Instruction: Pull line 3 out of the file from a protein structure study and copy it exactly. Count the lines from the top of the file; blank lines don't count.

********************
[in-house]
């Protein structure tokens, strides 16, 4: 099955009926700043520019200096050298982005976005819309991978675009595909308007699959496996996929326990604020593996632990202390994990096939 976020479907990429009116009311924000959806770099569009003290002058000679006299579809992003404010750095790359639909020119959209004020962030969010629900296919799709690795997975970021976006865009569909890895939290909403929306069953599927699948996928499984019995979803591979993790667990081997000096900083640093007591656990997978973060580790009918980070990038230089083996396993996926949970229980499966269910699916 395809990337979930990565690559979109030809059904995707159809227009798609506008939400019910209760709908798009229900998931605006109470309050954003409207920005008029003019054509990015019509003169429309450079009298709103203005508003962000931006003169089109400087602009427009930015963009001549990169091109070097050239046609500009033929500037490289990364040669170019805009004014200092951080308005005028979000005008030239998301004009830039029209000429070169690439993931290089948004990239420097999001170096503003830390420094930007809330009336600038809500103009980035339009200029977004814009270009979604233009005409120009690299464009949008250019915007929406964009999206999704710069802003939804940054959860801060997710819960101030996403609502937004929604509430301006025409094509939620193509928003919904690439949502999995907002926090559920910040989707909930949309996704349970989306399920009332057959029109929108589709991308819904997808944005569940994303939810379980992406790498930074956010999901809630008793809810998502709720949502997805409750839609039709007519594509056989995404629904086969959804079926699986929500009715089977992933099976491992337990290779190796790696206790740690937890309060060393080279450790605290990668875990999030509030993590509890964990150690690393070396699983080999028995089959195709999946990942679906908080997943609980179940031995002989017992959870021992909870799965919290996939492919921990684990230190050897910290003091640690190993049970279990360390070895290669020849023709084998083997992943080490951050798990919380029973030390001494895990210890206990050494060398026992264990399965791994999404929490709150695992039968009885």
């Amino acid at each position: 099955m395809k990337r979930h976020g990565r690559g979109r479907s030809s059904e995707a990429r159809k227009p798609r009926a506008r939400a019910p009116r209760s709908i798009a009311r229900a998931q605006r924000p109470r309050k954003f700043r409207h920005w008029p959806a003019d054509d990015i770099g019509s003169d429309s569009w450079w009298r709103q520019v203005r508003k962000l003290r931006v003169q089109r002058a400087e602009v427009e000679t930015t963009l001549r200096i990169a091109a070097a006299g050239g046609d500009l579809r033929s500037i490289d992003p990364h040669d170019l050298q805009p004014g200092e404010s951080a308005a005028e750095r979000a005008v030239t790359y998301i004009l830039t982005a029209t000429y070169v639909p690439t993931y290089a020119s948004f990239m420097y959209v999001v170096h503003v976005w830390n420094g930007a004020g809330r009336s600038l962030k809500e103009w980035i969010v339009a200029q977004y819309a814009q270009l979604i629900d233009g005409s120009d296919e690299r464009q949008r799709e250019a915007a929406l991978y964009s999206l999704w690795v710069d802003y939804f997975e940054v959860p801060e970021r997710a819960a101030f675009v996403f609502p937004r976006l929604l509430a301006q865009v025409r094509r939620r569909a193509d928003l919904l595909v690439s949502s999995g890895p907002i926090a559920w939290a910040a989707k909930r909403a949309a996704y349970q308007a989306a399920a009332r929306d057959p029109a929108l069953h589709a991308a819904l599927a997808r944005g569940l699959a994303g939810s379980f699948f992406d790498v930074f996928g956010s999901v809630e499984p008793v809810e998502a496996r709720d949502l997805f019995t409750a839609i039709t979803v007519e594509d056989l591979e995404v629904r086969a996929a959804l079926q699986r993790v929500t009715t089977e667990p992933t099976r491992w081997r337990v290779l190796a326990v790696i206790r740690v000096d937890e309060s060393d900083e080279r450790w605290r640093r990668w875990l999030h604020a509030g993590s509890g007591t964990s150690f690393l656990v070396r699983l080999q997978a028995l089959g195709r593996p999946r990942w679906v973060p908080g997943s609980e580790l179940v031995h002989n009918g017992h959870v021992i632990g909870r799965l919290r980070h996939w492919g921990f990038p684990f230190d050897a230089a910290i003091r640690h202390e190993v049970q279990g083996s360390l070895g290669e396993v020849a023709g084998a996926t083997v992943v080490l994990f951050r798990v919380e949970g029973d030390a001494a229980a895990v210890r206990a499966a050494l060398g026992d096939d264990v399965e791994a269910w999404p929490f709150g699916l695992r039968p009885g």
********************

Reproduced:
């Amino acid at each position: 099955m395809k990337r979930h976020g990565r690559g979109r479907s030809s059904e995707a990429r159809k227009p798609r009926a506008r939400a019910p009116r209760s709908i798009a009311r229900a998931q605006r924000p109470r309050k954003f700043r409207h920005w008029p959806a003019d054509d990015i770099g019509s003169d429309s569009w450079w009298r709103q520019v203005r508003k962000l003290r931006v003169q089109r002058a400087e602009v427009e000679t930015t963009l001549r200096i990169a091109a070097a006299g050239g046609d500009l579809r033929s500037i490289d992003p990364h040669d170019l050298q805009p004014g200092e404010s951080a308005a005028e750095r979000a005008v030239t790359y998301i004009l830039t982005a029209t000429y070169v639909p690439t993931y290089a020119s948004f990239m420097y959209v999001v170096h503003v976005w830390n420094g930007a004020g809330r009336s600038l962030k809500e103009w980035i969010v339009a200029q977004y819309a814009q270009l979604i629900d233009g005409s120009d296919e690299r464009q949008r799709e250019a915007a929406l991978y964009s999206l999704w690795v710069d802003y939804f997975e940054v959860p801060e970021r997710a819960a101030f675009v996403f609502p937004r976006l929604l509430a301006q865009v025409r094509r939620r569909a193509d928003l919904l595909v690439s949502s999995g890895p907002i926090a559920w939290a910040a989707k909930r909403a949309a996704y349970q308007a989306a399920a009332r929306d057959p029109a929108l069953h589709a991308a819904l599927a997808r944005g569940l699959a994303g939810s379980f699948f992406d790498v930074f996928g956010s999901v809630e499984p008793v809810e998502a496996r709720d949502l997805f019995t409750a839609i039709t979803v007519e594509d056989l591979e995404v629904r086969a996929a959804l079926q699986r993790v929500t009715t089977e667990p992933t099976r491992w081997r337990v290779l190796a326990v790696i206790r740690v000096d937890e309060s060393d900083e080279r450790w605290r640093r990668w875990l999030h604020a509030g993590s509890g007591t964990s150690f690393l656990v070396r699983l080999q997978a028995l089959g195709r593996p999946r990942w679906v973060p908080g997943s609980e580790l179940v031995h002989n009918g017992h959870v021992i632990g909870r799965l919290r980070h996939w492919g921990f990038p684990f230190d050897a230089a910290i003091r640690h202390e190993v049970q279990g083996s360390l070895g290669e396993v020849a023709g084998a996926t083997v992943v080490l994990f951050r798990v919380e949970g029973d030390a001494a229980a895990v210890r206990a499966a050494l060398g026992d096939d264990v399965e791994a269910w999404p929490f709150g699916l695992r039968p009885g």